Re: Some licensing questions regarding celestia
A week ago Mika asked two legal questions and a Debian-policy question.
I'm not sure this extensive thread has managed to answer his questions
yet (or recently whether it has even been addressing them.)
Some looking around on the web revealed that Dan Ravicher, one of the
pro-bono attorneys for the Free Software Foundation, has answered a
question very similar to one of Mika's. You can read lots of helpful
information regarding Free Software and legal issues here:
In particular, the similar question and answer are:
"Images and Sounds
How does the GPL affect non-sourcecode files that are part of an
Specifically, I'm concerned about the images and sounds that are
included with a game I'm working on.
Does the GPL "contaminate" these other files that are included? If so,
how do "source" and "binary" distribution apply to images and sounds.
The GPL may "contaminate" sound and image files if they are part of a
whole work, and that work is based on a GPL licensed program.
The relevant part of the GPL reads,
'If identifiable sections ... are not derived from the Program, and
can be reasonably considered independent and separate works in
themselves, then this License, and its terms, do not apply to those
sections when you distribute them as separate works. But when you
distribute the same sections as part of a whole which is a work based on
the Program, the distribution of the whole must be on the terms of this
License, whose permissions for other licensees extend to the entire
whole, and thus to each and every part regardless of who wrote it. ...
the intent is to exercise the right to control the distribution of
derivative or collective works based on the Program. In addition, mere
aggregation of another work not based on the Program with the Program
(or with a work based on the Program) on a volume of a storage or
distribution medium does not bring the other work under the scope of
Therefore, under the GPL, if the non-source code files are "distributed
as part of a whole which is a work based on the [GPL'd] program," then
the whole application, including those non-source code files, must be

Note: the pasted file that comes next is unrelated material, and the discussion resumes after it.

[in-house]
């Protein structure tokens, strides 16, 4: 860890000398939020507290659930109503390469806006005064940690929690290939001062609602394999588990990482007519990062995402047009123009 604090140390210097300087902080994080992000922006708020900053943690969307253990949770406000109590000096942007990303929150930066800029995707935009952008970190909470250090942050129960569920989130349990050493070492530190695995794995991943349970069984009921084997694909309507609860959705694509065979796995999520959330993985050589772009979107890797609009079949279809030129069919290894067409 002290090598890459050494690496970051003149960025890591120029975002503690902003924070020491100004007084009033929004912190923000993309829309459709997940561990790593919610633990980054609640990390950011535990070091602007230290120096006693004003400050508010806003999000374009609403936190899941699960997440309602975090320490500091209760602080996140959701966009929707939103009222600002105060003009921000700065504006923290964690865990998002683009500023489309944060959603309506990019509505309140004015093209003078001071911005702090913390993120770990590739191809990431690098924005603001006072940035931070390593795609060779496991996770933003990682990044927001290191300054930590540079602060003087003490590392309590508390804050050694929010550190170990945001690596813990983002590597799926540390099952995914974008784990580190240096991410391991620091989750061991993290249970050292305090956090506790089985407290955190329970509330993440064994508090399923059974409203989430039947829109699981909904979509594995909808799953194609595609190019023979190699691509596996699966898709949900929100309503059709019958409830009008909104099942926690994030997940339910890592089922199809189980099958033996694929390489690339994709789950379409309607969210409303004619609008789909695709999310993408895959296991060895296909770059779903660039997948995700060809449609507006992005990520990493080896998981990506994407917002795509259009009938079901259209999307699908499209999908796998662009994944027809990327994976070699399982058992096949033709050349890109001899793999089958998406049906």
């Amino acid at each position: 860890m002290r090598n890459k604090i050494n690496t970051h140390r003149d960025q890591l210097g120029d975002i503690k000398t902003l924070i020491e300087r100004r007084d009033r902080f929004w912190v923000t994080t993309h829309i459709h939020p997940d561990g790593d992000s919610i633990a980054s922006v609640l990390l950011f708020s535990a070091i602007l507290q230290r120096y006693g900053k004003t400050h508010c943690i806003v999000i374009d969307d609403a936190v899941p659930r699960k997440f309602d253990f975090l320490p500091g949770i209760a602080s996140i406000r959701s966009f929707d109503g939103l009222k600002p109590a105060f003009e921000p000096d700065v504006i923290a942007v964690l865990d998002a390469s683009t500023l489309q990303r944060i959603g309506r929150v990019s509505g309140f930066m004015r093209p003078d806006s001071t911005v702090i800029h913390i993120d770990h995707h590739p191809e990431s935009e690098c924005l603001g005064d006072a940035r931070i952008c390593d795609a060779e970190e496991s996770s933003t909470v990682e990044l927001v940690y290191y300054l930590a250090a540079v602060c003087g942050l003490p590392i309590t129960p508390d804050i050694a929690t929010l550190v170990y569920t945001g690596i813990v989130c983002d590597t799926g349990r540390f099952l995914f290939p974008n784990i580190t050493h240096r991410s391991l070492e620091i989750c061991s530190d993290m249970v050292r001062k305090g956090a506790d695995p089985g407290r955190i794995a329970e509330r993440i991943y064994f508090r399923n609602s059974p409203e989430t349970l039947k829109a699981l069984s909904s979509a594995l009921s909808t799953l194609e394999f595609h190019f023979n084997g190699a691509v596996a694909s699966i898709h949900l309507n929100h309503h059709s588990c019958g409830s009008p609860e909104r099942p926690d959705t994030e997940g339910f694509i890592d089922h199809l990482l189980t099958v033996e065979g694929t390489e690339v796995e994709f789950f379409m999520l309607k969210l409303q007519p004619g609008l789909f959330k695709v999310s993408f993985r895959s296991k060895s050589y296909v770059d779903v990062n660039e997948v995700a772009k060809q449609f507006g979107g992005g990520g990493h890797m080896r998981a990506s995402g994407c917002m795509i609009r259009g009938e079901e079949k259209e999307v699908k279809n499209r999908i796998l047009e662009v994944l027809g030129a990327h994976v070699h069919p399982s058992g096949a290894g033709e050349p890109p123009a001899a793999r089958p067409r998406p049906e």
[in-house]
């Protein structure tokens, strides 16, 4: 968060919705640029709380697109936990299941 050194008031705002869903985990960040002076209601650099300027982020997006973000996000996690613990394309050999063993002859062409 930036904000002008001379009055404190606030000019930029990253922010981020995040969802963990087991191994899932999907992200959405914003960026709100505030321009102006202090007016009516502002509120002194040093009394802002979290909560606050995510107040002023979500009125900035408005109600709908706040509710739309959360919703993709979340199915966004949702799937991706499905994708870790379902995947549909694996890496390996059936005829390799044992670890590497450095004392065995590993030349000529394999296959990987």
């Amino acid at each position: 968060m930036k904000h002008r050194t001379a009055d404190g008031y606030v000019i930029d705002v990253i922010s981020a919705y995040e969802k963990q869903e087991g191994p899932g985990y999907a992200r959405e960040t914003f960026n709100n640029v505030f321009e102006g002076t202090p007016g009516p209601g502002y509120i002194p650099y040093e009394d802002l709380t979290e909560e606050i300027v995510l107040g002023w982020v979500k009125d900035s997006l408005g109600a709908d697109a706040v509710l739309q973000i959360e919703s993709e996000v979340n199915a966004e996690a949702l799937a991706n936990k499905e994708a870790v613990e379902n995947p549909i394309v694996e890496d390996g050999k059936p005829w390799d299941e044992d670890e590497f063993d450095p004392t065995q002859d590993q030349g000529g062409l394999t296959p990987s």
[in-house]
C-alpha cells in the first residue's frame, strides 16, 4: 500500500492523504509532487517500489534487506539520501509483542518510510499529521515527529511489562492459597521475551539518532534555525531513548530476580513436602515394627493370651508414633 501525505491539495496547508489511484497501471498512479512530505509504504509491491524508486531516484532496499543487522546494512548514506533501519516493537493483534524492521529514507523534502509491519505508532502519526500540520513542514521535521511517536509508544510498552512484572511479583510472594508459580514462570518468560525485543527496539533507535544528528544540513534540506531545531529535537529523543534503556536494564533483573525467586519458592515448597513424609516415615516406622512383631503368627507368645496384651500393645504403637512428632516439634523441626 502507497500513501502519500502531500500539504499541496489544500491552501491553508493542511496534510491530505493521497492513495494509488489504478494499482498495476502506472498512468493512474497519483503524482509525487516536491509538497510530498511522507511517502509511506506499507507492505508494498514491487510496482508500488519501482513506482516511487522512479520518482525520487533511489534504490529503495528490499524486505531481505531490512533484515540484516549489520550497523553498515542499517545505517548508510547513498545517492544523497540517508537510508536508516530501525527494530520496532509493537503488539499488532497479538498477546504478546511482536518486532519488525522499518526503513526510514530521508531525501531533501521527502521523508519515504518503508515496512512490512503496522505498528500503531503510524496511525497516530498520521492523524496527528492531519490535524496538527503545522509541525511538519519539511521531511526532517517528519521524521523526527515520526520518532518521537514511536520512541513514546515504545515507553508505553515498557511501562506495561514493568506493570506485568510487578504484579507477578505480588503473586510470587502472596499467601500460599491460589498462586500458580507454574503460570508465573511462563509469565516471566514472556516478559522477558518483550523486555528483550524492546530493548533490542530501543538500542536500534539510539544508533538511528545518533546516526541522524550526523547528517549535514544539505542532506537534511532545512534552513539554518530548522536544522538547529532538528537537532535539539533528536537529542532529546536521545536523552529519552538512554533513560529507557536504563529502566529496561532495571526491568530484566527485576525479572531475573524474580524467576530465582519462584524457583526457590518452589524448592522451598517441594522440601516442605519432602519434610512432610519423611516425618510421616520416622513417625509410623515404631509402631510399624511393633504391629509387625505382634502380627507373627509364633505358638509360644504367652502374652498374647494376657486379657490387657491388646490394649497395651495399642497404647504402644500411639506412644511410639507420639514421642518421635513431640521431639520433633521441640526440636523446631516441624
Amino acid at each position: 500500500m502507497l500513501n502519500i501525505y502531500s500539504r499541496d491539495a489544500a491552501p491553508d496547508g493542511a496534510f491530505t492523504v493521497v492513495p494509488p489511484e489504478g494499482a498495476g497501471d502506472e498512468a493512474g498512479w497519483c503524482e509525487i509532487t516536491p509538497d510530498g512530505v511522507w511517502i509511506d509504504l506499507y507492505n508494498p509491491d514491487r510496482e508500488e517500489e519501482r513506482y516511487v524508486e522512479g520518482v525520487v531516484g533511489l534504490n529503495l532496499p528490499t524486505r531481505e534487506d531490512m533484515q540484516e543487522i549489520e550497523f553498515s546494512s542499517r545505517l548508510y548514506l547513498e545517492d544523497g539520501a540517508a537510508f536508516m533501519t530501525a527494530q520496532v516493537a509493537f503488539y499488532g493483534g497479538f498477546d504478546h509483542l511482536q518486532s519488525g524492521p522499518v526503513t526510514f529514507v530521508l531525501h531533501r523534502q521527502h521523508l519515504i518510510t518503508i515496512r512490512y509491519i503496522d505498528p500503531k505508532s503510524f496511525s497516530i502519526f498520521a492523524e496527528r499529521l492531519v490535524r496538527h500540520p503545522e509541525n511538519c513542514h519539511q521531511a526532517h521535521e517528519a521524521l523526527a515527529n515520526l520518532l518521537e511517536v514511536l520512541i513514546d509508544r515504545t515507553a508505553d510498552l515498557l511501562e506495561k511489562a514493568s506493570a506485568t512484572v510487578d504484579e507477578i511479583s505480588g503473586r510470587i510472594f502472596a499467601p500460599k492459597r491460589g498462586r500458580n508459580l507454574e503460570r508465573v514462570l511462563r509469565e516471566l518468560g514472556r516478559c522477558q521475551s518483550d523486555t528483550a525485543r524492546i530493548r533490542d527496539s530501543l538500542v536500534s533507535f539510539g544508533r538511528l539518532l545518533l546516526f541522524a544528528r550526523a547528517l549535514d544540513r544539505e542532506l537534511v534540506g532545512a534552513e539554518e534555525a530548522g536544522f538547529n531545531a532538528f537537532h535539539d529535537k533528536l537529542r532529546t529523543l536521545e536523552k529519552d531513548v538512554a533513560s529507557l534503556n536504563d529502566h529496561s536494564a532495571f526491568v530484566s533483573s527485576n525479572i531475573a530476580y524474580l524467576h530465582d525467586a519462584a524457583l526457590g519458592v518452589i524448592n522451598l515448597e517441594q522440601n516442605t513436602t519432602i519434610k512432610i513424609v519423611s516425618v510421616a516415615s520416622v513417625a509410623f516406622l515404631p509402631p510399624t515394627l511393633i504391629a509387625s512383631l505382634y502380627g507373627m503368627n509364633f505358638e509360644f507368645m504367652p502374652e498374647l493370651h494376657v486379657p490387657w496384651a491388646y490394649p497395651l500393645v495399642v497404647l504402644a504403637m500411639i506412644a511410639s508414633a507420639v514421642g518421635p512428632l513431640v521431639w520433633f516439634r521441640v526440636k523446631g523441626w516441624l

distributed under the GPL. However, if the non-source code files are not
"based on the [GPL'd] Program" and are "merely aggregated" with the
GPL'd program for distribution, then those non-source code files do not
have to be distributed under the GPL. This means that the issue lies in
how the non-source code files are incorporated into or with the GPL'd
If no source code exists for parts of the work, section 3 of the GPL
states that "the preferred form of the work for making modifications to
it," must be distributed in order to satisfy the "source" distribution
requirement. Since I have very little technical knowledge, I'm not sure
exactly what is "the preferred form" for making modifications to image
and sound files..."
So it seems that Mika could aggregate the other distinct files with
Celestia without having a GPL issue, but then whatever copyright
governed those additional files would continue to govern them and their
notices would need to be preserved. Many of these copyright licenses
would likely be non-free and so I don't think the entirety could end up
in Debian main.
Also, I'm not sure it's been said clearly that some data that he might
be worried about is unlikely to be covered by any enforceable copyright.
For example, I doubt one can copyright information about the relative
locations of the planets or stars. The 3D models are another story though.
Further, the JPL Image Policy doesn't look like a copyright license. It
suggests that JPL may not even be the copyright holder of images that
they let you download (nearly admitting to contributory infringement!)
and so you would need for each image from JPL to track down its actual
owner. Good luck. (Anyone for Copyright reform?!)
Mika Fischer wrote:
[Please CC me]
I'm the new maintainer of celestia which is a space simulation program.
As such it contains a lot of data, numerical data such as positions of
stars as well as 3D models and textures.
The copyright status of all this data is a real mess and we (the authors
and me) are trying to clarify it.
What I got out of the whole FDL debate is that data in Debian has to be
DFSG-free (with which I agree).
celestia is released under the terms of the GPL.
Now the questions:
1) If one includes public-domain material in a GPL work, does one have
to state what material is in the public domain?
2) Are there any GPL-compatibility issues when the data is licensed
differently from the GPL? So if an author grants the rights to copy,
modify and redistribute is it enough to basicaly say: "This software is
GPLed but file xyz is licensed according to the following statement:
Does a list like the following suffice?
3) What rights do need to be granted for data to be included in
non-free. In particular what about the following:
JPL Image Policy
JPL images are available for use by the public free of charge. However,
by electing to download images from this web site the user agrees that
Caltech makes no warranties or representations with respect to its
ownership of copyrights for the images, does not represent others who
may claim to be owners of rights in the images, and makes no warranties
as to the quality of the images.
Commercial users (excluding journalistic uses) are required to copy the
JPL Image Release document and return a signed copy to the Caltech's
Intellectual Property Counsel, California Institute of Technology M/C
201-85, Pasadena, California 91125, who will countersign document and
return a copy to you. Copies may be faxed to (626) 577-2528. This
document will become effective when it is countersigned by Caltech.
Brian W. Carver -- http://rurnt.com/brian ,''`.
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